Tax incentives unresolved, but Murphy finally remakes EDA board
One front in the state’s political war over economic policy is coming to a close as Gov. Phil Murphy announced Tuesday that he’ll be appointing four board members at the Economic Development Authority, replacing holdovers who had ignored his request that they resign.
But another battle, over the future of tax incentives, rages on with no evidence at this point that it will be resolved before the next legislative session begins in mid-January.
Murphy said the new appointees will help the EDA’s board chairman and chief executive officer pursue a similar world view: “Our future can’t rest on delivering huge payouts to the best-connected among us while failing to deliver real results to so many in our communities.”
The direct appointments will be officially made Jan. 2. They will replace three Christie-era appointees whose terms expire Saturday, as well as one board member, Lou Goetting, who is resigning effective Dec. 31.
The appointees are Ginny Bauer, chief executive officer of GTBM Inc. and a former state commerce secretary; Aisha Glover, president and chief executive officer of the Newark Alliance; Rosemari Hicks, owner of CoWork Street in Camden; and Marcia Marley, founder and president of BlueWaveNJ.
“My goal in building this team was simple: to recreate the EDA board into one that mirrors our state in its diversity and breadth of experiences,” Murphy said, “and which realizes that economic development isn’t a one-size-fits-all process but one in which the unique needs of each business and each community must be given full consideration.”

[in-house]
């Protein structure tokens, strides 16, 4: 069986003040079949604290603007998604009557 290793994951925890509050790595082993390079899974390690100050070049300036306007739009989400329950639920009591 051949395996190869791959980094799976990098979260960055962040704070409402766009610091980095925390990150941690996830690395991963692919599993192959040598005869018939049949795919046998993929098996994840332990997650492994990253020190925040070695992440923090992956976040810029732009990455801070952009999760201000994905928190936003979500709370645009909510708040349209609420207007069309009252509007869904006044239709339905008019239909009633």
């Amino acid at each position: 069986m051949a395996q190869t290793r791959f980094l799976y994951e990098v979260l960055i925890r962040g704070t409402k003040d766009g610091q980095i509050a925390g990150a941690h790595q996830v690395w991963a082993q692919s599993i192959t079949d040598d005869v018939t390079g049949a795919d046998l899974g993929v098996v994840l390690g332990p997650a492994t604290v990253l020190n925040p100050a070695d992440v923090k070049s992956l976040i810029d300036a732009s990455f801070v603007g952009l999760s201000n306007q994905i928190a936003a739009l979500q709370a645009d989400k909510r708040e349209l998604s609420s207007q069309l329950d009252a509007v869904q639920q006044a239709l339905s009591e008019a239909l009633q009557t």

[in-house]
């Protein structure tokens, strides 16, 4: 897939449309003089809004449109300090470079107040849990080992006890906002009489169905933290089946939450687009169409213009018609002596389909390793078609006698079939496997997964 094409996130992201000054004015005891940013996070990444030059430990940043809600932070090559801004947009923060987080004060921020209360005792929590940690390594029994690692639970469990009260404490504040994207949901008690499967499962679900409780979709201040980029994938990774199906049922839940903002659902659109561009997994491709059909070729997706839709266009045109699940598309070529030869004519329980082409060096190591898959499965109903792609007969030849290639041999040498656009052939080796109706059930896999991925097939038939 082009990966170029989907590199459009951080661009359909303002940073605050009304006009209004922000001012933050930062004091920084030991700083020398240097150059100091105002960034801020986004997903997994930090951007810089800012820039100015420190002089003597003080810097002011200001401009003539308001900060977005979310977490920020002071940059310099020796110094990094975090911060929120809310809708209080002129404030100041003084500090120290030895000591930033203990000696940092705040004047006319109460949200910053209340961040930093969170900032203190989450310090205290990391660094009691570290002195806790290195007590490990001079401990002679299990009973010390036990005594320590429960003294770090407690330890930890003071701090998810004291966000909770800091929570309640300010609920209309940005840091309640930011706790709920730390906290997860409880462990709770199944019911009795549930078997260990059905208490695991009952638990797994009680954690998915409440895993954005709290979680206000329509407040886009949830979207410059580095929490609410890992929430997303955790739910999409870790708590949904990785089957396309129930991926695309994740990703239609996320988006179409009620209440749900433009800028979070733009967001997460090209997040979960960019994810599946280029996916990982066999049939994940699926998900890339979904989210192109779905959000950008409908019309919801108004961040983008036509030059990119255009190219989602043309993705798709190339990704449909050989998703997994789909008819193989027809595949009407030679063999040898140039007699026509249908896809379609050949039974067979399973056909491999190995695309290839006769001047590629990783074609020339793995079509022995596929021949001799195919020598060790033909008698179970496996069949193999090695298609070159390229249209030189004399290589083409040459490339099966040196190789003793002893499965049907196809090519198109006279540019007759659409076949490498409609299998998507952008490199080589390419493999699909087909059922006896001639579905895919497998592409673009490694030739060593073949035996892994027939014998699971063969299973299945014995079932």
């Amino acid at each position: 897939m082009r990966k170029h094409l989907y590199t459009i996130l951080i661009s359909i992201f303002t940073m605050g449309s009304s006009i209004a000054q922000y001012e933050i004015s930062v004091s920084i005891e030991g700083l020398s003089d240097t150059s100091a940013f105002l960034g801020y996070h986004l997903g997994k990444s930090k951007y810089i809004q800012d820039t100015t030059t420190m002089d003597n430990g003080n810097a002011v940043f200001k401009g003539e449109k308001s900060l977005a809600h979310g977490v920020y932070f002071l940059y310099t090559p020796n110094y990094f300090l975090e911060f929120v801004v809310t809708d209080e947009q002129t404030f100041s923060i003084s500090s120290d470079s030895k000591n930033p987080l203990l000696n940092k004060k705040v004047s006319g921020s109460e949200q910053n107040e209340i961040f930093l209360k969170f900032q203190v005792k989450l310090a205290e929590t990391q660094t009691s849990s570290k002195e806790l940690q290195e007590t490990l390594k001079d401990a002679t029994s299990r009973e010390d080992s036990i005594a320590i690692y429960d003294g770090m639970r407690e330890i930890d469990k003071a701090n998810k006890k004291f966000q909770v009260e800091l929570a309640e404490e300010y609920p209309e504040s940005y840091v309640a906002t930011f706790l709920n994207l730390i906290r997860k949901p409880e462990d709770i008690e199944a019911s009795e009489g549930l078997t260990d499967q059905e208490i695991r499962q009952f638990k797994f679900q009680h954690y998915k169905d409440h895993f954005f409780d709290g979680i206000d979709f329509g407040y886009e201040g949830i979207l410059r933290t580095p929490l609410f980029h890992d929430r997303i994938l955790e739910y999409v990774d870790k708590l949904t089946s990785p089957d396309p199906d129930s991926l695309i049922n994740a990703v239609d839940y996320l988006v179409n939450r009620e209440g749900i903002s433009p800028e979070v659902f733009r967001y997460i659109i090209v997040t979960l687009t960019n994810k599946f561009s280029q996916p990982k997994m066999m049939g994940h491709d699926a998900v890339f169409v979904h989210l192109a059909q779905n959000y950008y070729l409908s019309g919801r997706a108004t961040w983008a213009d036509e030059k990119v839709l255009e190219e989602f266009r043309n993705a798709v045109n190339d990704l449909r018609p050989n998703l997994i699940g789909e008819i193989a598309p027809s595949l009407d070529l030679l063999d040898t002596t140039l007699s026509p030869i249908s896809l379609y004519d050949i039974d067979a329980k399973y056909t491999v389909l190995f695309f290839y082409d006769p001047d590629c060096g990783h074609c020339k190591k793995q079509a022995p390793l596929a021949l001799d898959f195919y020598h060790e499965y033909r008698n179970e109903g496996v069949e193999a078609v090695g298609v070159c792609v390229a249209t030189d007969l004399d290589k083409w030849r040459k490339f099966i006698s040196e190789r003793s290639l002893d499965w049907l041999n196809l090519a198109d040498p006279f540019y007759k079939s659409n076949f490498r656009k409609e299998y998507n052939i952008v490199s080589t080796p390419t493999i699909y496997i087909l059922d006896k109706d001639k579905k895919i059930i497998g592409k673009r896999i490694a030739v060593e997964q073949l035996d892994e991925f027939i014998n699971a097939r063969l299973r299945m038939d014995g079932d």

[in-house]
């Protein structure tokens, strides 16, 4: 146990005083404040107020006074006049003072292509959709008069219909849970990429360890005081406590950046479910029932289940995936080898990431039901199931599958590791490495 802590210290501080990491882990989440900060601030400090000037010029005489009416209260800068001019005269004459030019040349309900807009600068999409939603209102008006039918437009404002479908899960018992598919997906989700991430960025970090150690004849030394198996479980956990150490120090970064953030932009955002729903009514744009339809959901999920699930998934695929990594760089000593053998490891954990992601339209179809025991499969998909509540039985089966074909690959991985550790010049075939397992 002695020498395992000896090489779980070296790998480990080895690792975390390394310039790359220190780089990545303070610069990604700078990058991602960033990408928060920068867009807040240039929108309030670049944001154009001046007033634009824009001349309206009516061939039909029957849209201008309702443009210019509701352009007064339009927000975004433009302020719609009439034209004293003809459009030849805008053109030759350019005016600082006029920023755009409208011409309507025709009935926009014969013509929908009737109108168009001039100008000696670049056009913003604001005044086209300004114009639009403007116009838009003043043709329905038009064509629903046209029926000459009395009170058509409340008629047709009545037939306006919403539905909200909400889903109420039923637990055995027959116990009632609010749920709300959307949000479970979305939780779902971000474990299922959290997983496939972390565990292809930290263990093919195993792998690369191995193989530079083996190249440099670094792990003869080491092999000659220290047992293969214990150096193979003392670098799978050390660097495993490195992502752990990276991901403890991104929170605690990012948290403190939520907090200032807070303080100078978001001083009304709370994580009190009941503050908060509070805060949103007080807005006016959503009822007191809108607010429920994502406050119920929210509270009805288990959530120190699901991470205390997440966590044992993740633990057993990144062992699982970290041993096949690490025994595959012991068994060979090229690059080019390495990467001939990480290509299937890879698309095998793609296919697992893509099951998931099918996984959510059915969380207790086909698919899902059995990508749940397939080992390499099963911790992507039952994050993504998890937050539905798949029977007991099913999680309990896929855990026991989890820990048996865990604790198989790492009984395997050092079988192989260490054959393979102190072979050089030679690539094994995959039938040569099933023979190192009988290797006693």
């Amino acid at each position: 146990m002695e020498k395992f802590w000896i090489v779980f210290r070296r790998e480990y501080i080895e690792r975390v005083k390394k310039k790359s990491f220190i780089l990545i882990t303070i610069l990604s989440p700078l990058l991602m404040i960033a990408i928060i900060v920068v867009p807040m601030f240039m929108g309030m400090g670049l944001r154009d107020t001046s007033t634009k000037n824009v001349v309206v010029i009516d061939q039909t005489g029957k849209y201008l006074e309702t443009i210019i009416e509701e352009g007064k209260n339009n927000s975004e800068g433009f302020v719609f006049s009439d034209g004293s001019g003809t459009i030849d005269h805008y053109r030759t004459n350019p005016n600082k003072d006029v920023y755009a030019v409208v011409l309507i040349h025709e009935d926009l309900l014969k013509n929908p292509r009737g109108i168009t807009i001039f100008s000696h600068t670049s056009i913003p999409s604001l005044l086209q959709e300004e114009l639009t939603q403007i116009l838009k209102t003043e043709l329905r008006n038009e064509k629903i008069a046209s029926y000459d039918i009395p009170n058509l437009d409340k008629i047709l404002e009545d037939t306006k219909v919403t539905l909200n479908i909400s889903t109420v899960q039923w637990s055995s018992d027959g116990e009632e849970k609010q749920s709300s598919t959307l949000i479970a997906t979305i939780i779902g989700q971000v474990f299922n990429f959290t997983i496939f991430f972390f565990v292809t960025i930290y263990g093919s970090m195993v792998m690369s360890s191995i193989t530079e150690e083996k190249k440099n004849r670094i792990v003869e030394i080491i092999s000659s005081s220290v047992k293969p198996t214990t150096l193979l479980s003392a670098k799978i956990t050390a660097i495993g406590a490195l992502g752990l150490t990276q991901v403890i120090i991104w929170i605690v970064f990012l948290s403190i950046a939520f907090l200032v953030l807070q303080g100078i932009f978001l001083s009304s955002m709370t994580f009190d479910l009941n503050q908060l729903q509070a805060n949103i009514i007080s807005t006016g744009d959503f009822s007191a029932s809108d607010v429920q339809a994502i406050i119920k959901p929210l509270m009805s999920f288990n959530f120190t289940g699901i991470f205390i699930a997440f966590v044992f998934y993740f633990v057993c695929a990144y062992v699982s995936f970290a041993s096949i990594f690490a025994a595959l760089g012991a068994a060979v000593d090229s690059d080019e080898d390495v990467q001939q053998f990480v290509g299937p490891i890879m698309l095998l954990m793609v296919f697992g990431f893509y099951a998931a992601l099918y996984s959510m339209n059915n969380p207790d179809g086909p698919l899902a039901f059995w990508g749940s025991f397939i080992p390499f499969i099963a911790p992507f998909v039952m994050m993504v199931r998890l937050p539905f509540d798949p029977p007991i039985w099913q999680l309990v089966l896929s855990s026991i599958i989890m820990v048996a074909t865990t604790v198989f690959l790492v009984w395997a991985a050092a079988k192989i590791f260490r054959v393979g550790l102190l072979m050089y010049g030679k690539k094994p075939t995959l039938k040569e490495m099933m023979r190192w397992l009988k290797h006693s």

Marley, who heads the group New Jersey Policy Perspective and has a doctorate degree in economics from the University of California at Berkeley, said targeted tax incentives are key.
“We need to use incentives wisely,” Marley said. “Economists of all political persuasions believe that unmonitored and unlimited subsidies to individual companies are a bad use of taxpayer dollars.”
The state’s main business relocation tax incentive program expired at the end of June. There have been dueling public hearings but little apparent progress toward an agreement.
“I don’t think we’re that far off, but I’m frustrated we’re not there yet,” Murphy said, noting he presented his economic plan more than 14 months ago. “… Enough, we’ve got to get there. I want to get into a room, lock the door, figure it out and not leave until we do.”
Senate President Steve Sweeney said all sides are going to continue to try to resolve the impasse over incentives during the lame-duck legislation session that ends Jan. 14 but that “we’re not” close to a deal.
“I’m against caps, total caps,” Sweeney said. “He can cap anything he wants. He can slow down the program as much as he wants. The fact is, four new members on the board … he has the executive director, he has the chair of the board. He can – like the last two years, I think, no more than $400 million in incentives went out. So he placed a cap on it on its own.
“Why would we put a total cap in, because then you’re going to have people not even looking at the state because they’re going to say, ‘There’s no way I can even be competitive because it’s a statewide program,’” Sweeney said. “There’s a couple of huge projects in Newark that are looking for tax incentives right now.”
Murphy said one reason the last generation of tax incentives was “such a disaster” is because they lacked caps.
“We feel pretty strongly about caps. I feel less strongly about what the cap is or whether or not there’s some creative way, but as Tim (Sullivan, the EDA’s CEO) reminds me, it’s a budget item. And where else would we have open-ended commitments?” Murphy said.
“If we had other states who are our competitors and they were uncapped, that would be a concern,” Murphy said. “They’re all capped. Some of them are ridiculously low caps. But they’re all capped. So it’s not like we’d be going into a competitive situation with one arm tied behind our back.”